Opinion seems to be divided on David Fincher’s adaption of Gillian Flynn’s thriller, but I am of the mind that the film is a stylish, gripping character study. While the story may have more than a handful of unplugged plot-holes to its detriment, Ben Affleck and Rosamund Pike lead an impressive cast (which includes Neil Patrick Harris and Tyler Perry both acting against type and truly succeeding in doing so) and, as usual, Fincher’s style is a feast for the eyes. Gone Girl is, at its heart, a domestic drama and a talented production team is able to elevate that to new heights. Come for the interesting story and stay for the fantastic performances and direction.

The Girl with the Dragon Tattoo (2011)
Another from director David Fincher, this adaptation of the best-selling thriller once more shows off what a unique artistic vision Fincher is behind the camera. Swathed in chilling, grey tones (matching the setting of an almost tangibly frigid Swedish winter); The Girl with the Dragon Tattoo was deservedly nominated for Best Cinematography. A truly disturbing story which manages to be equal parts Agatha Christie mystery and an episode of Law and Order: SVU, the film boasts a remarkable central performance by Rooney Mara as the title character and an equally fine turn by Daniel Craig as a determined investigator. Dark and gritty wouldn’t do this film’s tone justice and once seen is likely to haunt long after. 

Sunday, 12 March 2017

300 Words on "The Devil's Advocate" (1997)


Genre. Genre certainly comes in handy when you’re scrolling through Netflix, but sometimes it is difficult to classify a movie. If it includes a number of ingredients, it could automatically be classified as something it is not. And then, there are the instances when a film simply cannot be classified at all. Or, its ingredients categorize it as something quite unique. The Devil’s Advocate, from 1997, is just such an example. How many other movies can you think of that could be described as psychological, supernatural, legal thrillers?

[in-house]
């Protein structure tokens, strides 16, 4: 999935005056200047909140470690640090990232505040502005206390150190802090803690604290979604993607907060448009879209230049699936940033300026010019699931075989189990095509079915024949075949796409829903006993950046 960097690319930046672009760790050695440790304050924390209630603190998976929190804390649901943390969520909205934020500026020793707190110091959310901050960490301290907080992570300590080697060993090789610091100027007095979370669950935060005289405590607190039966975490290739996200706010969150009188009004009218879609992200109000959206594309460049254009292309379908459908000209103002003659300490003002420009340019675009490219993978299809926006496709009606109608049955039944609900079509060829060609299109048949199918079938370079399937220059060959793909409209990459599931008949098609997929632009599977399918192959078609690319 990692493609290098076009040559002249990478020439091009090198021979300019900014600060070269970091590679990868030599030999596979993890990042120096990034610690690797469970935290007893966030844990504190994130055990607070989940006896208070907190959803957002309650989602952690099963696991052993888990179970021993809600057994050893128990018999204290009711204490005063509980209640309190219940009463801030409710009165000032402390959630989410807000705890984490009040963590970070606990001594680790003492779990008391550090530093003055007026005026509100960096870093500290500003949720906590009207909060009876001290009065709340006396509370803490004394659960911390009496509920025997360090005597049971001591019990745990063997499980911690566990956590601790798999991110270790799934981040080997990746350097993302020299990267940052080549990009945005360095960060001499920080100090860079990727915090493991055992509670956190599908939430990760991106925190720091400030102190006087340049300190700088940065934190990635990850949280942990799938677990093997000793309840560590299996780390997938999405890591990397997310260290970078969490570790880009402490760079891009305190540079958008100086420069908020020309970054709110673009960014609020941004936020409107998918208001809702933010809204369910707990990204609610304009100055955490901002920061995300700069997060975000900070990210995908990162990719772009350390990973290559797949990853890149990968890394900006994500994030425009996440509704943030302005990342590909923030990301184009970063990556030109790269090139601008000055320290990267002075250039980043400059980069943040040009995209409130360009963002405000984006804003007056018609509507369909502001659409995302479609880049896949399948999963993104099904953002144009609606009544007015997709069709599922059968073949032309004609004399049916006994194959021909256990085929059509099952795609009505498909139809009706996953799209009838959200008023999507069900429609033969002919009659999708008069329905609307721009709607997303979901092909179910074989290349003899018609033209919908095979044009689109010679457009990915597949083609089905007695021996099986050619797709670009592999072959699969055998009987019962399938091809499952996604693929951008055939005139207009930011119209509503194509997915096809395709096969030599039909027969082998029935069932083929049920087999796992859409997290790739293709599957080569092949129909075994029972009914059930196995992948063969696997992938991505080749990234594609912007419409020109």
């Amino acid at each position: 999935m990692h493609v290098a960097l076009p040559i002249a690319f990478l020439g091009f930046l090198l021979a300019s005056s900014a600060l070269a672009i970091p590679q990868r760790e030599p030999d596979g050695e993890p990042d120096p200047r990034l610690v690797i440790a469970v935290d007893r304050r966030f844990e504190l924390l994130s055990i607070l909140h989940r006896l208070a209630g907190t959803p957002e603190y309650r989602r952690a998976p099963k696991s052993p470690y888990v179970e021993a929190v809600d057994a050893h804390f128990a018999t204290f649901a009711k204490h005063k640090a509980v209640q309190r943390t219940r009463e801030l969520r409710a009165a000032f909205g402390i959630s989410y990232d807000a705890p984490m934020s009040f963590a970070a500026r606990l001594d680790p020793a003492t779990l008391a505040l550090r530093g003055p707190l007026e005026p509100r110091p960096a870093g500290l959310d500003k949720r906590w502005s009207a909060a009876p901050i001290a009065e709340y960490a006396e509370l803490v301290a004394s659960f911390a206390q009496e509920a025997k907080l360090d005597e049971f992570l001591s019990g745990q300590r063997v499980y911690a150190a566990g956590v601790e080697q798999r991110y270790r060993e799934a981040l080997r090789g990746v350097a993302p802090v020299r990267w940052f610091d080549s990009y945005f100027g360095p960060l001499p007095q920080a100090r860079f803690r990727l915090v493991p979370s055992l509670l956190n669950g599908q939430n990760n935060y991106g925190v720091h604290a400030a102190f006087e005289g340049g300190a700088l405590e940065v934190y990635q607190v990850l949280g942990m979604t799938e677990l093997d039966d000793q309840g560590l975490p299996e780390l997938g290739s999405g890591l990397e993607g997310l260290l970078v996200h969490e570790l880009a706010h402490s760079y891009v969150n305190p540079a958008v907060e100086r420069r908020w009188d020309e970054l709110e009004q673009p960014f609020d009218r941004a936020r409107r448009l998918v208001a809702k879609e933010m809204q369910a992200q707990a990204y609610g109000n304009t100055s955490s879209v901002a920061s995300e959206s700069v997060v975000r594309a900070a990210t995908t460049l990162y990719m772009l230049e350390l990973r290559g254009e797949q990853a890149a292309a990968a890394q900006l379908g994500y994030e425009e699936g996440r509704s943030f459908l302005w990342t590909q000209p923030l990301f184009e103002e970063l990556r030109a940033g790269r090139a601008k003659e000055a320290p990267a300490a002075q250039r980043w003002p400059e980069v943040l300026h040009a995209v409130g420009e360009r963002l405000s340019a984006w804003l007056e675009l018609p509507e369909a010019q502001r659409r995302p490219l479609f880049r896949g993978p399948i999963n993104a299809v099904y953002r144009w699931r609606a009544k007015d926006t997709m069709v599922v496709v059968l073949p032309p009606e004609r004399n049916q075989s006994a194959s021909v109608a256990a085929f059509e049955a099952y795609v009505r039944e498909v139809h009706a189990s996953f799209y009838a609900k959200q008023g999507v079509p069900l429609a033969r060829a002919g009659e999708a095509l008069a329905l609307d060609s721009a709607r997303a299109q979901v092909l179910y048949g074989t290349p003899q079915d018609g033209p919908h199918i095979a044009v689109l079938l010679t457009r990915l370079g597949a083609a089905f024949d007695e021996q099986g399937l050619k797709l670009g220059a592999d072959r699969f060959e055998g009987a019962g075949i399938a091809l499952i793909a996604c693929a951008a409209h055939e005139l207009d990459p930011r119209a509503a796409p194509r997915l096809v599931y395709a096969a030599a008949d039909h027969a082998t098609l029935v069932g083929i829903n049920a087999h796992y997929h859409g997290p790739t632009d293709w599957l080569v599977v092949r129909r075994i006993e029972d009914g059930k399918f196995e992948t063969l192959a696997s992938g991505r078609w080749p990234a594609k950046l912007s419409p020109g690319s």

Perhaps that’s why the film wasn’t well received upon its initial release; Roger Ebert, for one, claimed that the whole thing felt disjointed; “the John Grisham stuff clashed with the Exorcist stuff,” and that’s certainly a pit-fall of a movie which tries to do a lot. And, while I think it is fair to say that The Devil’s Advocate is not the perfect film, its uniqueness alone is enough to applaud.

For what it’s worth, the movie has a lot more in common with that other seminal horror film, Rosemary’s Baby than it does The Exorcist; it’s a slow-burn kind of horror, perpetually putting the viewer on guard with the feeling that something isn’t quite right. When the truth is finally revealed, it’s fairly unexpected, but hardly off-putting and feels justified in its craziness. Along the way, Keanu Reeves, Al Pacino, and Charlize Theron turn in excellent performances which elevate the film to another degree turning this thriller into a fascinating morality play.

Come the end of this two-hour twenty minute film with The Rolling Stones’ “Paint it Black” playing under the credits, you are left with the distinct impression that you have seen something one-of-a-kind. While not the ideal example of trailblazing in the film industry, it remains an interesting and engaging experiment nevertheless. The Devil’s Advocate is surely a movie which dares you to classify it so easily.

Monday, 6 March 2017

300 Words on "Steve Jobs" (2015)


Good writing is noticeable. It usually has a pattern too; you can spot it easily. The writing of Aaron Sorkin certainly has a pattern. His scripted movies are filled with fast-talking, quip-creating characters. Watching one of his movies is like watching a tennis match in which the players are playing with three tennis balls; each one a different idea or strand of the conversation which is verbally batted around and eventually strung together. As one who is an appreciator of great dialogue, Sorkin’s movies are always enjoyed and what is so special about Steve Jobs is that it brings his dialogue to the front.